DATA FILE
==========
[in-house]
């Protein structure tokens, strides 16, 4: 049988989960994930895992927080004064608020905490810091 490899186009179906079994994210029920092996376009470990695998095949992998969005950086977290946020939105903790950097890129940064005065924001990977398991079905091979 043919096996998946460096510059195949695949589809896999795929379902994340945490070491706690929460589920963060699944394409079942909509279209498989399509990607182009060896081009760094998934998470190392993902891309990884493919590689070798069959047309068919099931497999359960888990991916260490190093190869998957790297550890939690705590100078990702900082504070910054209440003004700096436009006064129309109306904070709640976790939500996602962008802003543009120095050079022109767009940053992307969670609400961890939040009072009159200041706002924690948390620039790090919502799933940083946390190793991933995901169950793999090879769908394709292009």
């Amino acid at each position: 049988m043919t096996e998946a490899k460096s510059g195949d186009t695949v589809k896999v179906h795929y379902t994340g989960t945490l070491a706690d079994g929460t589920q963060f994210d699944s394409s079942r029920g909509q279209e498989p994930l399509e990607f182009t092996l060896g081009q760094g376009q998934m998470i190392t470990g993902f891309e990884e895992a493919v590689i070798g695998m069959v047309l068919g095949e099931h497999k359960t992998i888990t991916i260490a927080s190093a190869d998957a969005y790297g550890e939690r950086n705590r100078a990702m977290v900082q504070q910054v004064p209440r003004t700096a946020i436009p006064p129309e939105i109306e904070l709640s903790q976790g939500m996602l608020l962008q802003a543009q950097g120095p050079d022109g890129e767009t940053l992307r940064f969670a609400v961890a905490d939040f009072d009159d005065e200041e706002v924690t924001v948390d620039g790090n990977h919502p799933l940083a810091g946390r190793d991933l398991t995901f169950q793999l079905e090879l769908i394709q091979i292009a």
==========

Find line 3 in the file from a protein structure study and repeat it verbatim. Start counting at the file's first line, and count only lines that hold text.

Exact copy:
């Amino acid at each position: 049988m043919t096996e998946a490899k460096s510059g195949d186009t695949v589809k896999v179906h795929y379902t994340g989960t945490l070491a706690d079994g929460t589920q963060f994210d699944s394409s079942r029920g909509q279209e498989p994930l399509e990607f182009t092996l060896g081009q760094g376009q998934m998470i190392t470990g993902f891309e990884e895992a493919v590689i070798g695998m069959v047309l068919g095949e099931h497999k359960t992998i888990t991916i260490a927080s190093a190869d998957a969005y790297g550890e939690r950086n705590r100078a990702m977290v900082q504070q910054v004064p209440r003004t700096a946020i436009p006064p129309e939105i109306e904070l709640s903790q976790g939500m996602l608020l962008q802003a543009q950097g120095p050079d022109g890129e767009t940053l992307r940064f969670a609400v961890a905490d939040f009072d009159d005065e200041e706002v924690t924001v948390d620039g790090n990977h919502p799933l940083a810091g946390r190793d991933l398991t995901f169950q793999l079905e090879l769908i394709q091979i292009a």